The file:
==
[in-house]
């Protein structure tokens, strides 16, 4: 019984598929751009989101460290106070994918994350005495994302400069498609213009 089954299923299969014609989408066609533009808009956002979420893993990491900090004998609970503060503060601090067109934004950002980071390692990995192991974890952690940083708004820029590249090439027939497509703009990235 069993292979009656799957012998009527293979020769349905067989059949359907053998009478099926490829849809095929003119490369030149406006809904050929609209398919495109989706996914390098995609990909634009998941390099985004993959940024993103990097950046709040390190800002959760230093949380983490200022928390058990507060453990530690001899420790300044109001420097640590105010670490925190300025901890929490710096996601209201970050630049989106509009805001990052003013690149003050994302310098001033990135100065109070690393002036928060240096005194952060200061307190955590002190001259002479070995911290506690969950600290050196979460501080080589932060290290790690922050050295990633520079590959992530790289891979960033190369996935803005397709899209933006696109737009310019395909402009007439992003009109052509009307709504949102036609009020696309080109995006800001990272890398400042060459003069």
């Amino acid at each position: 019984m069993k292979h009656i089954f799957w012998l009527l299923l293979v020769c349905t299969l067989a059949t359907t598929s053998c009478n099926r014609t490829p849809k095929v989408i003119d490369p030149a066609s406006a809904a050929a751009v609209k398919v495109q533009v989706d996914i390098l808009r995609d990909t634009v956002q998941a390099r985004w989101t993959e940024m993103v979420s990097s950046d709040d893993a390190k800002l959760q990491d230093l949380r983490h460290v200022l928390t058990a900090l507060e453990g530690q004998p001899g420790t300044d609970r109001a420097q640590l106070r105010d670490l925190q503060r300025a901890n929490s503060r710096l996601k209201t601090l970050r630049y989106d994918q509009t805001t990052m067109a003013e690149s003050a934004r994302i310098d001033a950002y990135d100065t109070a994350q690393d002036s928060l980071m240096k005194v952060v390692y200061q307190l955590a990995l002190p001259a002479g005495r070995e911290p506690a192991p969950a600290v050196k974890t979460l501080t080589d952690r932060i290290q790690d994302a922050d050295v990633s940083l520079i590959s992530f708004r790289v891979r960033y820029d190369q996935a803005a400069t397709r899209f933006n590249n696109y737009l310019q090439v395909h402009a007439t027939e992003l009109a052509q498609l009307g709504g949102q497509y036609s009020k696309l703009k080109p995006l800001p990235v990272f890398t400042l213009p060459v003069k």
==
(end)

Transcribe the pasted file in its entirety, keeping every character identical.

[in-house]
């Protein structure tokens, strides 16, 4: 019984598929751009989101460290106070994918994350005495994302400069498609213009 089954299923299969014609989408066609533009808009956002979420893993990491900090004998609970503060503060601090067109934004950002980071390692990995192991974890952690940083708004820029590249090439027939497509703009990235 069993292979009656799957012998009527293979020769349905067989059949359907053998009478099926490829849809095929003119490369030149406006809904050929609209398919495109989706996914390098995609990909634009998941390099985004993959940024993103990097950046709040390190800002959760230093949380983490200022928390058990507060453990530690001899420790300044109001420097640590105010670490925190300025901890929490710096996601209201970050630049989106509009805001990052003013690149003050994302310098001033990135100065109070690393002036928060240096005194952060200061307190955590002190001259002479070995911290506690969950600290050196979460501080080589932060290290790690922050050295990633520079590959992530790289891979960033190369996935803005397709899209933006696109737009310019395909402009007439992003009109052509009307709504949102036609009020696309080109995006800001990272890398400042060459003069």
């Amino acid at each position: 019984m069993k292979h009656i089954f799957w012998l009527l299923l293979v020769c349905t299969l067989a059949t359907t598929s053998c009478n099926r014609t490829p849809k095929v989408i003119d490369p030149a066609s406006a809904a050929a751009v609209k398919v495109q533009v989706d996914i390098l808009r995609d990909t634009v956002q998941a390099r985004w989101t993959e940024m993103v979420s990097s950046d709040d893993a390190k800002l959760q990491d230093l949380r983490h460290v200022l928390t058990a900090l507060e453990g530690q004998p001899g420790t300044d609970r109001a420097q640590l106070r105010d670490l925190q503060r300025a901890n929490s503060r710096l996601k209201t601090l970050r630049y989106d994918q509009t805001t990052m067109a003013e690149s003050a934004r994302i310098d001033a950002y990135d100065t109070a994350q690393d002036s928060l980071m240096k005194v952060v390692y200061q307190l955590a990995l002190p001259a002479g005495r070995e911290p506690a192991p969950a600290v050196k974890t979460l501080t080589d952690r932060i290290q790690d994302a922050d050295v990633s940083l520079i590959s992530f708004r790289v891979r960033y820029d190369q996935a803005a400069t397709r899209f933006n590249n696109y737009l310019q090439v395909h402009a007439t027939e992003l009109a052509q498609l009307g709504g949102q497509y036609s009020k696309l703009k080109p995006l800001p990235v990272f890398t400042l213009p060459v003069k």